How Cabot Cheese improved time and accuracy on measuring influence campaigns with InfluenceKit
Wendy Scherer is the Social Media Strategist at Cabot Cheese — an award winning cheese creamery dishing up rich, buttery products since 1919. With a full plate of researching, monitoring, reporting, and producing strategic direction for campaigns and partners, Wendy can’t run on cheesy processes, time-consuming systems, and vague metrics to produce campaigns that don’t bring in some serious cheddar. That is why she uses the influencer reporting platform, InfluenceKit.
“Working with InfluenceKit has been a pleasure and I am super appreciative. Time is the most valuable thing there is right now, so we appreciate the extra time it’s given us,”
– Wendy Gould, Social Media Strategist at Cabot Cheese.
Manually collecting data from influencers is time-consuming and inaccurate.
Before using InfluenceKit, Wendy spent hours and labor pinging her influencers for screenshots and compiling metrics into spreadsheets.
“I knew how much time we were spending doing it manually. And how inaccurate, and how difficult it was to get the screenshots, and to keep up with what everybody was doing. We would say we need screenshots of all of your metrics and stats at the end of a contract, and then we would enter that stuff into these huge spreadsheets, track the data and the promotion budgets, so that we could look at efficiency. We had these monster spreadsheets that were hardly ever one hundred percent up to date, and with pretty unreproducible numbers that didn’t account for change over time,” Wendy explains..
On top of that, it was too time-consuming to reference campaign data and make ROI decisions knowing that their spreadsheets could be inaccurate.
“If somebody did a post on March 15th, and they’re still getting a ton of traffic in April, nobody’s going to go back and pull that extra traffic and the extra engagement from later. So the data always felt incomplete to me, and then there were some influencers who really just never got around to getting data to us. So we had holes, and it was really awkward and time-consuming. The follow up and putting a big report together was a huge amount of work,” Wendy explains.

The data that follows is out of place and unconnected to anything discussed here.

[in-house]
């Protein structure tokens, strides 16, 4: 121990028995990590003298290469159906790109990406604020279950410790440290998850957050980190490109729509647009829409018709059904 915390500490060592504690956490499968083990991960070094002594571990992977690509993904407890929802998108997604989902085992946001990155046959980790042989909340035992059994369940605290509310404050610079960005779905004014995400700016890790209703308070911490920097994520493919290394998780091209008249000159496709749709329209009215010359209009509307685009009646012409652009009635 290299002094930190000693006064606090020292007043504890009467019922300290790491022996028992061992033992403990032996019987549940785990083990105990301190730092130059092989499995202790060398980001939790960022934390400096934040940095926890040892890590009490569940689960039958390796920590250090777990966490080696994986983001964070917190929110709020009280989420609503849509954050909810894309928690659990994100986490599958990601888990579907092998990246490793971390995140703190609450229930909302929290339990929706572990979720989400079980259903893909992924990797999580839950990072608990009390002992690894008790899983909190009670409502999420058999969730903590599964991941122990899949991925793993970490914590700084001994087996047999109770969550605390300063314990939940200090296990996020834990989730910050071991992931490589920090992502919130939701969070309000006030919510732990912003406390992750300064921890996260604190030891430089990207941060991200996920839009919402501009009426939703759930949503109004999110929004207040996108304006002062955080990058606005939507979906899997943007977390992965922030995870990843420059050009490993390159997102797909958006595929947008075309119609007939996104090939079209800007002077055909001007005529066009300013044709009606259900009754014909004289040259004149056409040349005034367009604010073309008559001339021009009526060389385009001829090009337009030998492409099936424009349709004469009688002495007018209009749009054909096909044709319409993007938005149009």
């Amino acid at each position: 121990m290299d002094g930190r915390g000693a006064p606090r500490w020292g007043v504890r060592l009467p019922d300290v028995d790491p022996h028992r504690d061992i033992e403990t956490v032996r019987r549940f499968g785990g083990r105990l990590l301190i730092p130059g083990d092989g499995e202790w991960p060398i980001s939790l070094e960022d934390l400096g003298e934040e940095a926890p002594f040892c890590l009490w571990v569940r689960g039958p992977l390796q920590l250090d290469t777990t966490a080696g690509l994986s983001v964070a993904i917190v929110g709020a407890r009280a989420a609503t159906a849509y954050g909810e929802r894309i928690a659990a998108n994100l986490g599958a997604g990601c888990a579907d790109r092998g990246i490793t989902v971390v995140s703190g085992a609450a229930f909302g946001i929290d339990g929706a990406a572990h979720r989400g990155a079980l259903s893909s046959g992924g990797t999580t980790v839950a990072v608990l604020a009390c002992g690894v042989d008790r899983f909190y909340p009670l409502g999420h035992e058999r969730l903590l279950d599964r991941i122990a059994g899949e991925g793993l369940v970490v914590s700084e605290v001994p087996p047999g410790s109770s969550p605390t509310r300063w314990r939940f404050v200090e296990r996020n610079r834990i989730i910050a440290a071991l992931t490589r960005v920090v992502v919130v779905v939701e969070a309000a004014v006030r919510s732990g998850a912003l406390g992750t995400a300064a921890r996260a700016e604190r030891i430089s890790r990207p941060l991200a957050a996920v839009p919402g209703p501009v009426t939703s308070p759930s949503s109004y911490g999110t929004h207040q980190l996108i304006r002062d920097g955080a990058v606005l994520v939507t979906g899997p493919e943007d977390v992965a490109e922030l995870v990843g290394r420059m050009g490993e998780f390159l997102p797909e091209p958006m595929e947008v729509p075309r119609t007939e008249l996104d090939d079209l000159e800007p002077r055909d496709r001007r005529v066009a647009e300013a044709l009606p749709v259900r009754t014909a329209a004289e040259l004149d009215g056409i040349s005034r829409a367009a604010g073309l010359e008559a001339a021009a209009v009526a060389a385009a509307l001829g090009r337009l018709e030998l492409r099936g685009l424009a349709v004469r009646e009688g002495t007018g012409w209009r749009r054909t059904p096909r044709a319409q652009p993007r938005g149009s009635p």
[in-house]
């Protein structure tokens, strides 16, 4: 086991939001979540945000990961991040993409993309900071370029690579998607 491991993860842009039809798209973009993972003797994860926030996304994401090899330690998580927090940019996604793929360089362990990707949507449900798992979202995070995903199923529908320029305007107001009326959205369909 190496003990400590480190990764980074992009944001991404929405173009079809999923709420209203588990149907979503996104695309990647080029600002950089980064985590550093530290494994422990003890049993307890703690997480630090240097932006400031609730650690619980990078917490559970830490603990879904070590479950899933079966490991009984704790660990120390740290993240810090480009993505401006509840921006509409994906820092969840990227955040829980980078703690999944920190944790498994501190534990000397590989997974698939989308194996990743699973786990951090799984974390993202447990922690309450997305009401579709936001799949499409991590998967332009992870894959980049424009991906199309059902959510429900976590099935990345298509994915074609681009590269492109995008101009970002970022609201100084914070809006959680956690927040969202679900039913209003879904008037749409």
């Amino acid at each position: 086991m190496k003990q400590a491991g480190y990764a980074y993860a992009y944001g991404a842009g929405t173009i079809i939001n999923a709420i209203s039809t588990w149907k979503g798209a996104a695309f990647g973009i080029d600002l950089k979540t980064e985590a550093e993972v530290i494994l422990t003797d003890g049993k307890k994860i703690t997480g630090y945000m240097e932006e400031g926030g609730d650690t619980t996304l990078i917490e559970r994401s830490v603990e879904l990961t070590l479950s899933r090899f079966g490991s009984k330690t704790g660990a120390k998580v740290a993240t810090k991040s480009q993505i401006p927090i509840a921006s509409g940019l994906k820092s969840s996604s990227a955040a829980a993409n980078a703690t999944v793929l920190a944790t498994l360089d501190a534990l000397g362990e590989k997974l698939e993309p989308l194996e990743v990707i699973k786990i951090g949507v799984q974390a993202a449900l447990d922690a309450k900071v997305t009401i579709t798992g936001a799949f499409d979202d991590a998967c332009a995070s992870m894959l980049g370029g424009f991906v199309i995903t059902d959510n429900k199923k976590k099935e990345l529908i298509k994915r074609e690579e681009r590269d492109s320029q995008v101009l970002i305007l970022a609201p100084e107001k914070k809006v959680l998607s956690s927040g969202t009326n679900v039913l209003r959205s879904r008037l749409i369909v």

Since manually crunching numbers wasn’t sustainable, Wendy and her team leaned on an agency to handle their reporting, but it still lacked the exact metrics and the context needed to understand their campaign progress and make ROI decisions.
Our influence program has grown. When we started it, the first year we used an agency. Their reporting was pretty, but it wasn’t really helpful in a lot of ways. We’re a really analytical group and one page showing how great one person is doesn’t really help when you’re looking to try to understand change, segments of context, and comparison between different influencers. That was frustrating, and I wanted to be able to go to my executives and say ‘look how great this is’ while being compared to something. Just saying we got a million impressions doesn’t help someone who doesn’t do reporting all day long. Also, the agency was inaccurate with their numbers a lot,” says Wendy.
Besides lacking context, the agency didn’t save Wendy and her team any time.
“What we learned was that the amount of time that we had to put in to coordinate in between wasn’t that much less than if we just did it ourselves. I really wanted to be able to show not only change over time, but how different kinds of content works, how timing is important, and growth. The reporting was somewhat flat and it didn’t really help us understand anything more about it except that it existed and we seemed to be doing something,” Wendy explains.
After maxing out growing pains and desperate for a new solution, Wendy searched for an efficient way to improve the reporting speed, provide reliable data, and share beautiful reports with collaborators.